The recently released South Asia Economic Focus (SAEF) by the World Bank, after leading global growth for two years, South Asia has fallen to second place, after East Asia and the Pacific. The region’s slowdown is due to both temporary shocks and longer-term challenges. Regional economic growth is expected to slow to 6.9% in 2017 from 7.5% in 2016, but growth could rebound to 7.1% in 2018 with the right mix of policies and reforms. Overall, South Asian economies stand to gain from continued recovery in advanced economies, which are their largest export markets.
The report finds that the slowdown in South Asia has mostly been driven by internal factors, most notably in India, such as a decrease in private investment, and an increase in imports and government spending.
India’s economic momentum has been affected from disruptions from the withdrawal of currency notes and uncertainties around the GST. Growth is expected to slow from 8.6% in 2015 to 7.0% in 2017. Sound policies around balancing public spending with private investment could accelerate growth to 7.3% by 2018. While sustained growth is expected to translate to continued poverty reduction, more focus could be made to help benefit the informal economy more.
Given its weight in the region, India sets the pace for South Asia. Its Gross Domestic Product (GDP) growth is expected to slow down to 7.0% in 2017, due to surging imports and declining private investment along with the effects from withdrawing large amounts of banknotes and the introduction of the Goods and Services Tax (GST). However, India’s growth is expected to rebound to 7.3% in 2018.
The report also highlights that South Asia was once at the cutting edge in economic measurement and analysis, pioneering techniques such as the use of household surveys. With the rise of big data, traditional ways to measure economic phenomena like prices and GDP can be supplemented. To improve economic measurement in South Asia, a greater reliance on big data may help, but a clear agenda toward stronger statistical systems is a necessity.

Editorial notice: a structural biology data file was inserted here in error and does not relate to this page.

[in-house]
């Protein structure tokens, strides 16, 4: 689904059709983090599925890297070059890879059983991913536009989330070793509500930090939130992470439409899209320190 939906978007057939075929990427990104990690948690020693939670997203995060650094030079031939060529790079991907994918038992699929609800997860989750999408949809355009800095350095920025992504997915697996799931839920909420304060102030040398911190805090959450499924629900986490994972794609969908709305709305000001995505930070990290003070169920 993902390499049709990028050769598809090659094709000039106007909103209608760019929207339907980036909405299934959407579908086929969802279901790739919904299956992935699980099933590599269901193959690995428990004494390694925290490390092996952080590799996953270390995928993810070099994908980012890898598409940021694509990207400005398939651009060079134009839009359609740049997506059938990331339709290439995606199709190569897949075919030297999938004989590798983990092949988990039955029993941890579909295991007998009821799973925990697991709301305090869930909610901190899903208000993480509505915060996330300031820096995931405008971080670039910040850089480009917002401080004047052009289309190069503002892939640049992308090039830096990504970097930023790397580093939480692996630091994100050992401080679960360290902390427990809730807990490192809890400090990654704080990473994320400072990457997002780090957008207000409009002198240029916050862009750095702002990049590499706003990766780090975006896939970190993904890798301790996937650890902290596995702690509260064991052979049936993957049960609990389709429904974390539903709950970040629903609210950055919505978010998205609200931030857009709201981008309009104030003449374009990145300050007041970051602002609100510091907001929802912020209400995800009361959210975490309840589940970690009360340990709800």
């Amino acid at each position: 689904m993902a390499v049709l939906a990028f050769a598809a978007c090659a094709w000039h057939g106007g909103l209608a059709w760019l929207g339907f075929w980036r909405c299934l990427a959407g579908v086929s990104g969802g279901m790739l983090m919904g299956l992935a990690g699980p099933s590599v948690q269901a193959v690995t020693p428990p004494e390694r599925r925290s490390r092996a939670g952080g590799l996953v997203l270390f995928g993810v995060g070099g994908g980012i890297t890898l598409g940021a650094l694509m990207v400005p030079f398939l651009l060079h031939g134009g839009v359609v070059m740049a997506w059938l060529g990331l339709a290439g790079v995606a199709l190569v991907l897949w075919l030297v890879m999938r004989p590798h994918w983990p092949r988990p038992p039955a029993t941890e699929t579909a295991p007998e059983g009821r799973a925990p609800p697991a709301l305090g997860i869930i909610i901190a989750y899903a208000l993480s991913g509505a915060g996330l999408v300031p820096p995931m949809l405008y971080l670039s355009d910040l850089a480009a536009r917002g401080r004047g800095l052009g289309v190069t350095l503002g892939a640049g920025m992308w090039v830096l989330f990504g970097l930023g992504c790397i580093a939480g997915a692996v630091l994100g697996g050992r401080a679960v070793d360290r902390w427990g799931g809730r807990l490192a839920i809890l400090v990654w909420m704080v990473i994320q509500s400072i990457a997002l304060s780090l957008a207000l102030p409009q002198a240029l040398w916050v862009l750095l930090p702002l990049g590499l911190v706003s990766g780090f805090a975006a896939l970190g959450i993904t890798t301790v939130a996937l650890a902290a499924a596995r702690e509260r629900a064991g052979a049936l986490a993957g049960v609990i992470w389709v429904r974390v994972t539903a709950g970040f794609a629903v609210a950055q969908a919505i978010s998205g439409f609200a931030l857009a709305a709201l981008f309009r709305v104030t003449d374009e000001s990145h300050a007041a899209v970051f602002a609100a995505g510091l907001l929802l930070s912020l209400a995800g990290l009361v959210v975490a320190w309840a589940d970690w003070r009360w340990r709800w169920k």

Many South Asian Countries Have Potential to Accelerate Growth
Source: PHD Research Bureau, compiled from South Asia Economic Focus 2017, World Bank
Afghanistan’s economic recovery remains slow with continuing insecurity curbing private investment and consumer demand. Growth is anticipated to accelerate slightly from 2.6% in 2017 to 3.4% in 2018. However, with population growth of nearly 3%, such a level of economic growth means minimal income per capita growth. Sustained economic growth requires transforming the economy through better health and education, improved agriculture, and the development of the country’s mining resources.
The economy in Bangladesh remains strong with accelerating industrial production and resilient services. However, growth is expected to moderate in 2017. Deficits are widening as export growth and remittances have weakened, which should be monitored and addressed along with increasing stresses on the financial sector and uncertainties around the upcoming elections.
Economic activity in Bhutan has kept growth strong with the economy expected to grow at 6.7% in 2017 and 6.9% in 2018. Hydropower projects, supportive policies combined with low inflation, a stable exchange rate and greater financial reserves have contributed to growth and poverty reduction. However, risks are emerging, including possible delays in hydropower construction and the slowdown in growth in India.
In Maldives, GDP growth has rebounded to nearly 5% as the government embarks on several major infrastructure projects to help move Maldivians to the capital city Malé. Construction is expected to be a key driver of growth, with tourism also recovering. The country could better align economic activity with providing more employment opportunities, and better health as well as education services. In addition, it needs to prepare for the impacts of climate change.
Nepal has seen an impressive economic recovery after disruptions from earthquakes and a trade blockade. Economic activity rebounded to 7.5% in 2017 through increasing government resources, spending, and remittances from abroad. Growth is expected to slow in 2018 due to the heaviest floods in decades, slow recovery of exports, and an increase in lending rates.
In Pakistan, economic growth is expected to accelerate to more than 5% in 2017 and the next years if the country’s fiscal deficits are well managed and external stability is maintained. Efforts to reverse the trade and fiscal imbalances and continued implementation of reforms will be needed for sustaining and accelerating growth and improving welfare.
Sri Lanka’s economic growth is projected to grow at 4.6% in 2017 and achieve 5% growth in the years ahead. Public finances and reserves have improved in spite of a high budget deficit and public debt. Frequent natural disasters continue to weaken economic performance and are expected to increase poverty. Accelerating reforms to promote competitiveness, better governance, and a more balanced budget are critical to ensure sustained growth and development.